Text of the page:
A state agency confirmed it is investigating an accident at the Reno-Sparks Convention Center that killed an employee of the area’s leading tourism authority.
The Nevada Occupational Safety and Health Administration confirmed Wednesday that it is actively investigating the circumstances surrounding the Jan. 30 accident.
Nevada OSHA is currently unable to provide further details about the investigation, said Teri Williams, a spokeswoman for the Nevada Department of Business and Industry.
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“State law requires that the details of an investigation remain confidential until the case is officially closed. Therefore, at this time, I can only confirm that Nevada OSHA has been notified of the death and officers have been dispatched to the Reno Sparks Convention Center to begin an investigation,” Williams said.
What happened at the Reno-Sparks Convention Center?
On Tuesday, the Reno-Sparks Convention and Visitors Authority told local media that one of its employees was injured at the convention center Monday afternoon.
“We have since been informed that the employee at the hospital has been declared deceased,” Charles Harris, RSCVA President and CEO, said in an emailed statement. “Our hearts go out to the family, friends and all of our team members who have been affected by this tragedy.”
The RSCVA is the premier convention and visitors bureau for the Reno-Tahoe area. In addition to promoting tourism in the area, the RSCVA oversees several facilities in Reno-Sparks, including the Reno-Sparks Convention Center, the Reno-Sparks Livestock Events Center, and the National Bowling Stadium.
The RSCVA declined to provide details of the accident when it arrived late Tuesday. However, the tourism authority confirmed that no events were taking place at the convention center at the time of the accident.
Who is in charge of the investigation at the Reno-Sparks Convention Center?
Accidents at work usually fall under the Occupational Safety and Health Administration.
While Nevada is part of OSHA Region 9, jurisdiction for the convention center accident falls under Nevada OSHA, which is part of the Nevada Department of Business & Industry, said Mike Petersen, a spokesman for the Department of Labor.
“Nevada is a state plan state, so most investigations into workplace deaths are investigated by the Nevada Department of Business & Industry Industrial Relations,” Petersen said. “In states with a state plan, federal OSHA would not be included in an investigation unless the incident involved federal employees or federal entities.”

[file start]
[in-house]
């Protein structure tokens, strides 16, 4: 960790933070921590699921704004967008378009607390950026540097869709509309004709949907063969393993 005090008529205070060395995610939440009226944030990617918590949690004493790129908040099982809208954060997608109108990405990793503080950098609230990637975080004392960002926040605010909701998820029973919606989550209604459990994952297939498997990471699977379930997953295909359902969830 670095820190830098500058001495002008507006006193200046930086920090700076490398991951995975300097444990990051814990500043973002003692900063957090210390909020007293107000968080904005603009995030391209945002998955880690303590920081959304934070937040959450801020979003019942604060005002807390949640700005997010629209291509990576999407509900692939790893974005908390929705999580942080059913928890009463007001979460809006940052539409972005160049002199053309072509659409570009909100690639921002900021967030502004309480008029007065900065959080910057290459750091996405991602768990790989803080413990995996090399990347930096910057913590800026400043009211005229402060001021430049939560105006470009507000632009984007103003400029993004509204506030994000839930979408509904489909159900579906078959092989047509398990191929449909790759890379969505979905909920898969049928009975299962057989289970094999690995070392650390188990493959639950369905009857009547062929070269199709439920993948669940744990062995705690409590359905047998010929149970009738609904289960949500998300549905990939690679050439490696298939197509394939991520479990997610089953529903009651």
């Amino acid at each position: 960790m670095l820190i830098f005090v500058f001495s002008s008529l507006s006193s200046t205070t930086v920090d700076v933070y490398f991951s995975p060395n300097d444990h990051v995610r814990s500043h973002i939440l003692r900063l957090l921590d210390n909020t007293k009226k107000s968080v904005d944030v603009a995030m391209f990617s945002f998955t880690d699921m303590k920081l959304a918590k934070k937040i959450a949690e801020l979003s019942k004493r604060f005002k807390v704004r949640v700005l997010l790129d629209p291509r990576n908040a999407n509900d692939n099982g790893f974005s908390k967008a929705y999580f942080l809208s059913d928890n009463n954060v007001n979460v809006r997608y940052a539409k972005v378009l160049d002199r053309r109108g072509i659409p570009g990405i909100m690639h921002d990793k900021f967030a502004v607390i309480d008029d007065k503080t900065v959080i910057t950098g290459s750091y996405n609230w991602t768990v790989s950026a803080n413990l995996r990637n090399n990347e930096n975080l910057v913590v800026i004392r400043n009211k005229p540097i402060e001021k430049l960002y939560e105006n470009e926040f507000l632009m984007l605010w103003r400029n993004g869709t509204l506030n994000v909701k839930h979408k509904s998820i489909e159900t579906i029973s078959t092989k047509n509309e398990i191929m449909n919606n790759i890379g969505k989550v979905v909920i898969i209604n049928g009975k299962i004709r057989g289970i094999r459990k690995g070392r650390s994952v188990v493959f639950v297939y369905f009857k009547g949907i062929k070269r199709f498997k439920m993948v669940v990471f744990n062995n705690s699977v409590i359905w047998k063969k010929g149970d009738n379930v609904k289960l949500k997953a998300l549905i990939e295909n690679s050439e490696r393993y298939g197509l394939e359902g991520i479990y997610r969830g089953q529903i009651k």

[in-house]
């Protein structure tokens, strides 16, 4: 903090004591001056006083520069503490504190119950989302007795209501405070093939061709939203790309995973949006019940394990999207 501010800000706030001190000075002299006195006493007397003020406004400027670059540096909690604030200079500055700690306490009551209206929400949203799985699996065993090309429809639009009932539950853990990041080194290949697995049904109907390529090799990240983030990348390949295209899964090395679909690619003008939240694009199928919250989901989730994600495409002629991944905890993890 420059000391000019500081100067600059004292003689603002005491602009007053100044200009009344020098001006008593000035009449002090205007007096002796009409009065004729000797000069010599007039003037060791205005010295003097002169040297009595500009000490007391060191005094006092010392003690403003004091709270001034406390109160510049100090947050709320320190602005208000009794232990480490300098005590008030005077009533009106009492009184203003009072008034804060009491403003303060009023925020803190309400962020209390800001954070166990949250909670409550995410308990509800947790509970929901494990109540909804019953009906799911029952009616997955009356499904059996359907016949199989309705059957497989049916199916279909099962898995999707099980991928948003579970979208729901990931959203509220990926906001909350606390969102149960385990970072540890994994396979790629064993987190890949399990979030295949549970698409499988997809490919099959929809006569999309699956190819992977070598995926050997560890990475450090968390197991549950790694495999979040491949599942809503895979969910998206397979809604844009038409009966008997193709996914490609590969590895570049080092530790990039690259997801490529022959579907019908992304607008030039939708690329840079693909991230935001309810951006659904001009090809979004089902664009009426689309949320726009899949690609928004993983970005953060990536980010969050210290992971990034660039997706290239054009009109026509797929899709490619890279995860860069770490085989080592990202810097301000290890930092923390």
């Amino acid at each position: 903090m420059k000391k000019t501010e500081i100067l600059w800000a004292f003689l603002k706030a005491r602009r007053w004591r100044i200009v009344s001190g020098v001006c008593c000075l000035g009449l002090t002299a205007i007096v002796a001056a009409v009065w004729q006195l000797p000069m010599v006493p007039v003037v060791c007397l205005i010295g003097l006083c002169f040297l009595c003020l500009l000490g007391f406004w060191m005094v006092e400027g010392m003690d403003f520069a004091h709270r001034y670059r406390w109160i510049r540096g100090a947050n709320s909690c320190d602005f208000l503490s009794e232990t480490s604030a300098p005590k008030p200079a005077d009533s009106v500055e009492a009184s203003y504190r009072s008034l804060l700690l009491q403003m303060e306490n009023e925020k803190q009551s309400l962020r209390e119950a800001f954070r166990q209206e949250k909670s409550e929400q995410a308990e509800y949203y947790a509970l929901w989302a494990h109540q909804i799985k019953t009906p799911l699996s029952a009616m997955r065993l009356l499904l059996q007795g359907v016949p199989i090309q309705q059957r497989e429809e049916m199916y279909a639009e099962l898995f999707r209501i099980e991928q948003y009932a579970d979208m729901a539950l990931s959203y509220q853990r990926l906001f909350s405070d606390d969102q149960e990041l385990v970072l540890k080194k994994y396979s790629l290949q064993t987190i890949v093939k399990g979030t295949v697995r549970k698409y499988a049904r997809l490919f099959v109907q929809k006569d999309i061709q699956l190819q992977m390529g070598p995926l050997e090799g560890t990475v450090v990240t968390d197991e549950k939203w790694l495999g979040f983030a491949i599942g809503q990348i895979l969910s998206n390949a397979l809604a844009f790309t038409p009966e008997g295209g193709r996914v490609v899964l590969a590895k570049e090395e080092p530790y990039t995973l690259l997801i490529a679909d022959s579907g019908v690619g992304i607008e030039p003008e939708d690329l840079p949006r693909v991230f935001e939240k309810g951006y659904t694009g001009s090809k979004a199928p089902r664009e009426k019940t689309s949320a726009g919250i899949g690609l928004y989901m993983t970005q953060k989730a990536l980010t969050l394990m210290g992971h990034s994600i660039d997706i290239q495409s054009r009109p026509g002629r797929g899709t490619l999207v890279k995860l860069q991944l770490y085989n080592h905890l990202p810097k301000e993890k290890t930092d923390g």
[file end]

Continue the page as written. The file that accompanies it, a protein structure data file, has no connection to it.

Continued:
State plans refer to occupational safety programs conducted by OSHA-approved states.
Why didn’t the Reno police investigate the crime scene?
The Reno Police Department was not on hand to investigate the crime scene, the agency confirmed Wednesday. While the accident was fatal, the actual death likely occurred after the employee was transported out of the Reno-Sparks Convention Center rather than at the scene of the accident, so there was no police response, according to a department spokesman.
What’s next in the Reno-Sparks Convention Center investigation?
Nevada’s OSHA must first determine whether there have been any safety violations that led to the accident at the Reno-Sparks Convention Center. If no violations are found, the case will be closed.
If a health or safety hazard is identified during the inspection, OSHA requires that the employer immediately mitigate that hazard to prevent future injury or illness, Williams said.
“If a violation is found, investigators have 6 months to issue a warrant and subpoena,” Williams said.
“The amount of the penalty would be determined by the type and number of violations found, with automatic adjustments being made based on factors such as severity, size of the company, OSHA history of the employer, etc.”